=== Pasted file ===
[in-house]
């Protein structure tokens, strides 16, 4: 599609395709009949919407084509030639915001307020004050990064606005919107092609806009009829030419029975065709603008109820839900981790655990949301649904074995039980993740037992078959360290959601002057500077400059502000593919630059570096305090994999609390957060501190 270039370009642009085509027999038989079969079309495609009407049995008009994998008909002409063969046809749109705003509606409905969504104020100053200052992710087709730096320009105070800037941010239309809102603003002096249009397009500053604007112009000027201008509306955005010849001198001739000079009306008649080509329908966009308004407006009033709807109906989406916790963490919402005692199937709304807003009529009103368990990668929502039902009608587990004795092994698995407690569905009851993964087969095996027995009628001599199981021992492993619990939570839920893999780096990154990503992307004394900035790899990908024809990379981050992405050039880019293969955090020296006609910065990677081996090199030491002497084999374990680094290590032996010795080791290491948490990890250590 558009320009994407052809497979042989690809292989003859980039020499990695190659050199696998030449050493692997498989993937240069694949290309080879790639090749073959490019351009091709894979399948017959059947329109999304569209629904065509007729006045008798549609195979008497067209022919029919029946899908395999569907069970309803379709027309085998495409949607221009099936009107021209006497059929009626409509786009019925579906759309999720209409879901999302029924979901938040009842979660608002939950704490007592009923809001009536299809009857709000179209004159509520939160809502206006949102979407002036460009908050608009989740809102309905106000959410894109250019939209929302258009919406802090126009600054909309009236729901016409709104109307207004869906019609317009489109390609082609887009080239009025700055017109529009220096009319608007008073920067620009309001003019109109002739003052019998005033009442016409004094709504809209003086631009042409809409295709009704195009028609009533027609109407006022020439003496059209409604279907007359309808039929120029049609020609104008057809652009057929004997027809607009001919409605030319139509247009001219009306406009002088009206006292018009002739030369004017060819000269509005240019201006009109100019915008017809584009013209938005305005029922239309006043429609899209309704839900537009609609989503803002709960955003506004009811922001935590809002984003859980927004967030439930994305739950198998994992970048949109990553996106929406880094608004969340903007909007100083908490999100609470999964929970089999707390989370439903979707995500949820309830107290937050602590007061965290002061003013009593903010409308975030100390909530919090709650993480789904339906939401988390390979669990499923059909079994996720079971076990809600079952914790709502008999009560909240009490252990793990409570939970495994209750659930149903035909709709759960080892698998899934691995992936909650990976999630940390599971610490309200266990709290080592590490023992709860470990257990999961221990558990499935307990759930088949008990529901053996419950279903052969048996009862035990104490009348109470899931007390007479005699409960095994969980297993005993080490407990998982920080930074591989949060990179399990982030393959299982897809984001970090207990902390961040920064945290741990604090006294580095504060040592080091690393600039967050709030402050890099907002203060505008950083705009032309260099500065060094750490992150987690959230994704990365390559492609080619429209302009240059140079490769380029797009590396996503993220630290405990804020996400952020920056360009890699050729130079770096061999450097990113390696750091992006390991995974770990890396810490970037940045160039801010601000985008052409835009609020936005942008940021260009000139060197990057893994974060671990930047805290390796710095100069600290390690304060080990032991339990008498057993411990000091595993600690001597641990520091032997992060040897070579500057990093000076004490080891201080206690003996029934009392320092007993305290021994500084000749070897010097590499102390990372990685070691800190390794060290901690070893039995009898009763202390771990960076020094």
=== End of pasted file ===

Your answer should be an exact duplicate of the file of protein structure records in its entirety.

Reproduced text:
[in-house]
């Protein structure tokens, strides 16, 4: 599609395709009949919407084509030639915001307020004050990064606005919107092609806009009829030419029975065709603008109820839900981790655990949301649904074995039980993740037992078959360290959601002057500077400059502000593919630059570096305090994999609390957060501190 270039370009642009085509027999038989079969079309495609009407049995008009994998008909002409063969046809749109705003509606409905969504104020100053200052992710087709730096320009105070800037941010239309809102603003002096249009397009500053604007112009000027201008509306955005010849001198001739000079009306008649080509329908966009308004407006009033709807109906989406916790963490919402005692199937709304807003009529009103368990990668929502039902009608587990004795092994698995407690569905009851993964087969095996027995009628001599199981021992492993619990939570839920893999780096990154990503992307004394900035790899990908024809990379981050992405050039880019293969955090020296006609910065990677081996090199030491002497084999374990680094290590032996010795080791290491948490990890250590 558009320009994407052809497979042989690809292989003859980039020499990695190659050199696998030449050493692997498989993937240069694949290309080879790639090749073959490019351009091709894979399948017959059947329109999304569209629904065509007729006045008798549609195979008497067209022919029919029946899908395999569907069970309803379709027309085998495409949607221009099936009107021209006497059929009626409509786009019925579906759309999720209409879901999302029924979901938040009842979660608002939950704490007592009923809001009536299809009857709000179209004159509520939160809502206006949102979407002036460009908050608009989740809102309905106000959410894109250019939209929302258009919406802090126009600054909309009236729901016409709104109307207004869906019609317009489109390609082609887009080239009025700055017109529009220096009319608007008073920067620009309001003019109109002739003052019998005033009442016409004094709504809209003086631009042409809409295709009704195009028609009533027609109407006022020439003496059209409604279907007359309808039929120029049609020609104008057809652009057929004997027809607009001919409605030319139509247009001219009306406009002088009206006292018009002739030369004017060819000269509005240019201006009109100019915008017809584009013209938005305005029922239309006043429609899209309704839900537009609609989503803002709960955003506004009811922001935590809002984003859980927004967030439930994305739950198998994992970048949109990553996106929406880094608004969340903007909007100083908490999100609470999964929970089999707390989370439903979707995500949820309830107290937050602590007061965290002061003013009593903010409308975030100390909530919090709650993480789904339906939401988390390979669990499923059909079994996720079971076990809600079952914790709502008999009560909240009490252990793990409570939970495994209750659930149903035909709709759960080892698998899934691995992936909650990976999630940390599971610490309200266990709290080592590490023992709860470990257990999961221990558990499935307990759930088949008990529901053996419950279903052969048996009862035990104490009348109470899931007390007479005699409960095994969980297993005993080490407990998982920080930074591989949060990179399990982030393959299982897809984001970090207990902390961040920064945290741990604090006294580095504060040592080091690393600039967050709030402050890099907002203060505008950083705009032309260099500065060094750490992150987690959230994704990365390559492609080619429209302009240059140079490769380029797009590396996503993220630290405990804020996400952020920056360009890699050729130079770096061999450097990113390696750091992006390991995974770990890396810490970037940045160039801010601000985008052409835009609020936005942008940021260009000139060197990057893994974060671990930047805290390796710095100069600290390690304060080990032991339990008498057993411990000091595993600690001597641990520091032997992060040897070579500057990093000076004490080891201080206690003996029934009392320092007993305290021994500084000749070897010097590499102390990372990685070691800190390794060290901690070893039995009898009763202390771990960076020094």